Uniswap enabled a mass transition from centralized exchanges to decentralized exchanges (DEXs) because it offered something not available off-chain. This is the key metric to define product market fit: users are willing to leave the comfort of a centralized platform for the barriers of a decentralized setup (eg downloading a wallet) when the product meets a true need.
It’s always been like this. When a new product solve a real need, users are willing to make the transition and ‘jump’ into the new product, there are many such cases. Sometimes, during the transition the leave something behind, but ultimately the trade-off is better.
Some people got a credit card just to buy on Amazon for their first time, people signed up on Airbnb to get a room for cheaper than a hotel, people downloaded Uber to avoid calling a cab, and people lost their privacy with Facebook to access news and pics from friends.
Taking Leverage — the case for Futures
In the early days of cryptocurrency, spot exchanges were common, but futures didn’t become popular until Bitmex launched their perpetual swap. However, it wasn’t until FTX introduced USD-margin futures in 2019 that futures really took off compared to the spot market.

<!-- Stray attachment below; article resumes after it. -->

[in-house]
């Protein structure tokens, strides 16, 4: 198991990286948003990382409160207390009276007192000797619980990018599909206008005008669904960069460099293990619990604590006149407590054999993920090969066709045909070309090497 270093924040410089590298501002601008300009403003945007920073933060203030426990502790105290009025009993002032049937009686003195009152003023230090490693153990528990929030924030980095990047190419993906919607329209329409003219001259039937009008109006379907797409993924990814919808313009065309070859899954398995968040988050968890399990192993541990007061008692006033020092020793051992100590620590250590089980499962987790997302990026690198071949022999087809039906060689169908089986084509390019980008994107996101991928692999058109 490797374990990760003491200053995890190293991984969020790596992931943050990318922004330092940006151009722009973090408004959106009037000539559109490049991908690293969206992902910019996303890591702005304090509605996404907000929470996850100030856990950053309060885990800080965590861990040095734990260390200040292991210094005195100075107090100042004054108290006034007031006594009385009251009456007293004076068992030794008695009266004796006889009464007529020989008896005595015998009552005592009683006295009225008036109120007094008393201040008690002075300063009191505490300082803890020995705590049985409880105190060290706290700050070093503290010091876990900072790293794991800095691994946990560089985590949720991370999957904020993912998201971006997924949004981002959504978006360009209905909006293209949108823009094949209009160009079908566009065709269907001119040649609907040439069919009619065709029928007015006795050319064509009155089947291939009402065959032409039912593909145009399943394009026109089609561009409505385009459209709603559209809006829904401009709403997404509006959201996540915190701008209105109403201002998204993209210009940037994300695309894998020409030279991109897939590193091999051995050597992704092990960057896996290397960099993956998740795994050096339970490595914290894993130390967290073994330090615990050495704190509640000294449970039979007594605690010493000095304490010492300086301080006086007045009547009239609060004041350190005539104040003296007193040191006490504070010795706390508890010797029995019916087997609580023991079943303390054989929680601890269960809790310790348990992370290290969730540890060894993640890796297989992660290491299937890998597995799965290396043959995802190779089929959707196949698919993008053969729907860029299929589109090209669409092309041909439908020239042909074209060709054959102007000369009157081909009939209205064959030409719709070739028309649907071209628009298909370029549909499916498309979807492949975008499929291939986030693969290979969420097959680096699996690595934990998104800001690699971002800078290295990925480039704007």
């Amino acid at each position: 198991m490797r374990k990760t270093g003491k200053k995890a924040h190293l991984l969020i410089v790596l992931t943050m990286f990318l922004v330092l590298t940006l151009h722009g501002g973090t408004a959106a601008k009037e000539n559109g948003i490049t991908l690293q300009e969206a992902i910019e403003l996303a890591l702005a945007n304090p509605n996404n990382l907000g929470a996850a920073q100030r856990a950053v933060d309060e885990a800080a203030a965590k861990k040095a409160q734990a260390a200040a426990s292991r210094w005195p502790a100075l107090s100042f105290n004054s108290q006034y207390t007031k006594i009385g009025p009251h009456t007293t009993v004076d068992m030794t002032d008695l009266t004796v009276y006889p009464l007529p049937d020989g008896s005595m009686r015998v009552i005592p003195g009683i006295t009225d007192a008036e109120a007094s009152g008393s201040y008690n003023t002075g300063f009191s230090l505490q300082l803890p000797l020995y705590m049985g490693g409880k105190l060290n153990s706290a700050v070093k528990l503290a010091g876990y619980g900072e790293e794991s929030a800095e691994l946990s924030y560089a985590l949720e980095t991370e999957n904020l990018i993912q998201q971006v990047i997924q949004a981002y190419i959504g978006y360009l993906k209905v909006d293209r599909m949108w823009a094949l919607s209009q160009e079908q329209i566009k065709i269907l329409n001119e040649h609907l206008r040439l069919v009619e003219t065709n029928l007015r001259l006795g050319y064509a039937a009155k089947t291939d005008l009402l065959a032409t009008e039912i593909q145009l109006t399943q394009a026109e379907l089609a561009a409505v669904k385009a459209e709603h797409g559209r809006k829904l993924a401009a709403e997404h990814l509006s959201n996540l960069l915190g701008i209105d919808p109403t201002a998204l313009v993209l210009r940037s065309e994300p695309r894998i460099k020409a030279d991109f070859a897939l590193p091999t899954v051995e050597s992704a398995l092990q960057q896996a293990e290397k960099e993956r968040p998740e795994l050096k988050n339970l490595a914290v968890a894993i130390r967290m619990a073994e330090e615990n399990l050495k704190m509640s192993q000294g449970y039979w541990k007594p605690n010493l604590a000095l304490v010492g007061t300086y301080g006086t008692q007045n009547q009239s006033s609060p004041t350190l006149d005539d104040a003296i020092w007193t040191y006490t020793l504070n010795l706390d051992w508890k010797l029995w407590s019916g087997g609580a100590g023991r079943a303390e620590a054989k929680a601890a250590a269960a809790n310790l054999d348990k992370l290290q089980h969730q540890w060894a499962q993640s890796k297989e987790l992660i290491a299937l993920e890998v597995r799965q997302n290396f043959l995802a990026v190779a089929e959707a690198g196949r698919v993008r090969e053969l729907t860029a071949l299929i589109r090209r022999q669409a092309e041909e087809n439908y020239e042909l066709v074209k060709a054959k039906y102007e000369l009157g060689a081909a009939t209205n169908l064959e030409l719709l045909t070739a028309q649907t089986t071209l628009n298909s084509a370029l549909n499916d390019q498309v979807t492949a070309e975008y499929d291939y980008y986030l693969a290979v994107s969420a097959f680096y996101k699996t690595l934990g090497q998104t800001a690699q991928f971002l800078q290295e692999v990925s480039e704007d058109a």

While on centralised exchanges, futures volume is multiple times that of spot markets, this is not the case on decentralised exchanges where spot volume has always been greater than future volume. This is surprising, as futures have lower trading fees, less slippage, and better efficiency, so it should be more attractive to traders. One possible reason for this is that there are not many perpetuals available to trade with low liquidity outside of the top 10 coins on decentralised platforms. For example, dYdX offers around 35 markets while GMX offers less than 10. In comparison, Binance has over 200 different perpetual markets and FTX had over 500 before they closed.
In crypto, attention span is huge, and many people want to constantly rotate and trade the hot new launch. Imagine a world where dYdX was the first platform to list a perpetual on the day of token drop like $BLUR.
The difference between centralized exchanges (Cex) and decentralized exchanges (Dex) when it comes to derivative instruments is quite significant.